White layer cake (reverse creaming)

For a few weeks now I have been trying to perfect a white layer cake (with different added flavors) using the reverse creaming method. The base recipe is from The Perfect Cake.

#1 Coconut layer cake

Results

  • Cake was too dense and did not rise much, although flavor was good.

Notes and changes

  • Since the recipe on The Perfect Cake for 2 9inch layers, I scaled the recipe down for 2 8 inch layers, probably a mistake
  • I used AroyD coconut milk instead of the suggested coco lopez. I also added more than the suggested ratio of coconut milk, which probably contributed to the dense texture.
  • I cut down on the sugar, which I think was a good move but I forgot how much I added exactly ):
  • I used all purpose flour instead of cake flour. I think that was ok. However, I realized that 2.25 cups of cake flour =/= 2.25 cups of all purpose flour by weight, so I probably added less than the totally volume of flour required. I converted cups to grams of cake flour and added that amount of all purpose flour.
  • I used a cream cheese and mascarpone butter cream frosting, which is slightly too sweet for my liking

#2 Strawberry dream cake

Changes

  • Did not scale recipe
  • Reduced sugar by ~40g

Results

  • Cake was still too dense and did not rise much
  • Maybe baking powder was expired?

#3 Strawberry dream cake take 2

Changes

  • New baking powder
  • Used 288g of all purpose flour
  • 340g sugar
  • Baked two versions
    • Original recipe in book
    • Same ingredients and proportions but egg whites were whipped to soft peaks with half the sugar and folded in at the end

Results

  • The original version with no whipped whites turned out ok in texture. However, it was domed in the middle and did not rise much at the sides. Batter was slightly curdled.
  • The version with whipped whites rose more evenly. However, it collapsed slightly after cooling, causing it to be denser and more doughy tasting. Initially I thought that this was because the cake was underbaked, but the next attempt (see #4) suggested that it might not be the case.
  • Both cakes were similar in taste and slightly too sweet for my liking.
  • I left portions of the cake in the fridge, or at room temperature. For both cakes, keeping them in the fridge (wrapped in cling film) caused them to be more moist but also more dense.

#4 Lemon layer cake

Changes

  • Wrapped cake tins with kitchen towels soaked in cold water to encourage even rise of cake
  • Baked for a longer time (40mins)
  • Added less sugar (170g + 150g) total
  • Used 2% fat milk only
  • Made 2/3 portion of lemon curd with 240g sugar, 6 egg yolks, 2 eggs. This was just enough for the cake. The curd is a bit sour so I would either add more sugar to the curd or to the cake next time.
  • Made 2/3 portion of honey cream cheese frosting. I added honey to taste. This was just enough for a thin layer of frosting.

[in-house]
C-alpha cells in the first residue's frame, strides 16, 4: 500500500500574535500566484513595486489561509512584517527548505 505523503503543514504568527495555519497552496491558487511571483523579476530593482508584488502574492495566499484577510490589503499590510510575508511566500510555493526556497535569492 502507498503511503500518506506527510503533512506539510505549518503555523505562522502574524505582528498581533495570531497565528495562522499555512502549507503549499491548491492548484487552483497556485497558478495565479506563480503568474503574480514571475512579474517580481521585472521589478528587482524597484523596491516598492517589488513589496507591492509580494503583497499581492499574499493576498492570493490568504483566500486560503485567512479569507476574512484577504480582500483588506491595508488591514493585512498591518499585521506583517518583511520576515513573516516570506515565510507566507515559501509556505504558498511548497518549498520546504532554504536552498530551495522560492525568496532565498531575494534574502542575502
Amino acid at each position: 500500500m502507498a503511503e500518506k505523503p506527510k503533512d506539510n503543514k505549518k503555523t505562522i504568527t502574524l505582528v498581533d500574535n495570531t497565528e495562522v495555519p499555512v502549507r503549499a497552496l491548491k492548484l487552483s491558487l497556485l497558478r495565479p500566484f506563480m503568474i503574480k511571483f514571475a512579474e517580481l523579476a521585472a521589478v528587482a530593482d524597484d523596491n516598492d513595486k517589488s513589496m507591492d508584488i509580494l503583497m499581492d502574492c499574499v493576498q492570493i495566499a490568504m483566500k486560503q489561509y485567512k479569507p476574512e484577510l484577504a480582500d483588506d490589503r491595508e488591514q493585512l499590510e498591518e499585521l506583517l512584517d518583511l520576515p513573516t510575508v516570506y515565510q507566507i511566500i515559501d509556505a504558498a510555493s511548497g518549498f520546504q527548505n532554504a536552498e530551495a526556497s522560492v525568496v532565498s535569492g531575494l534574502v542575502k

Results

  • Original version rose nicely evenly, but sunk a little in the middle. Nice even crumb.
  • Whipped whites version shrunk and collapsed after cooling. Large uneven holes in the cake.

Notes

  • Batter was curdled, probably because the milk/egg mixture was too cold or I added it too quickly. I need to be more careful about this next time
  • I buttered the sides of the cake tin, but I don’t think that caused the whipped whites cake to shrink since I did not butter the sides the previous attempt.
  • Perhaps use whole milk next time
  • I used the lemon curd recipe in the book and a honey cream cheese frosting.
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Strawberry cobbler

FullSizeRenderLast week I bought a really sour punnet of strawberries. So sour that I couldn’t eat them straight. So I thought, why not make dessert? This strawberry cobbler turned out really well and the baking process really brought out the sweetness in the strawberries.

This recipe is from smitten kitchen. I added less sugar to the cake, and coated the strawberries with one tablespoon of sugar beforehand. I also realized I had to bake this cake for almost twice as long.

Ingredients

6 tablespoons unsalted butter, at room temperature, plus extra for pie plate
1 1/2 cups self-raising flour
1/2 teaspoon table salt
3/4 cup plus 2 tablespoons granulated sugar
1 large egg
1/2 cup  milk
1 teaspoon vanilla extract
1 pound (450 grams) strawberries, hulled and halved

Preheat oven to 350°F (180°C). Butter a 10-inch pie pan or 9-inch deep-dish pie pan (what I used).

Coat strawberries with 1 tablespoon of sugar. In a separate small bowl, whisk flour and salt together. In a larger bowl, beat butter and 3/4 cup sugar until pale and fluffy with an electric mixer, about 3 minutes. Mix in egg, milk and vanilla until just combined. Add dry mixture gradually, mixing until just smooth.

Pour into prepared pie plate. Arrange strawberries, cut side down, on top of batter, as closely as possible in a single layer. Sprinkle remaining 1 tablespoon sugar over berries.

Bake cake for 10 minutes then reduce oven temperature to 325°F and bake cake until golden brown and a tester comes out free of wet batter, about 50 minutes to 60 minutes (or more). (Gooey strawberries on the tester are a given.) Let cool in pan on a rack. Cut into wedges.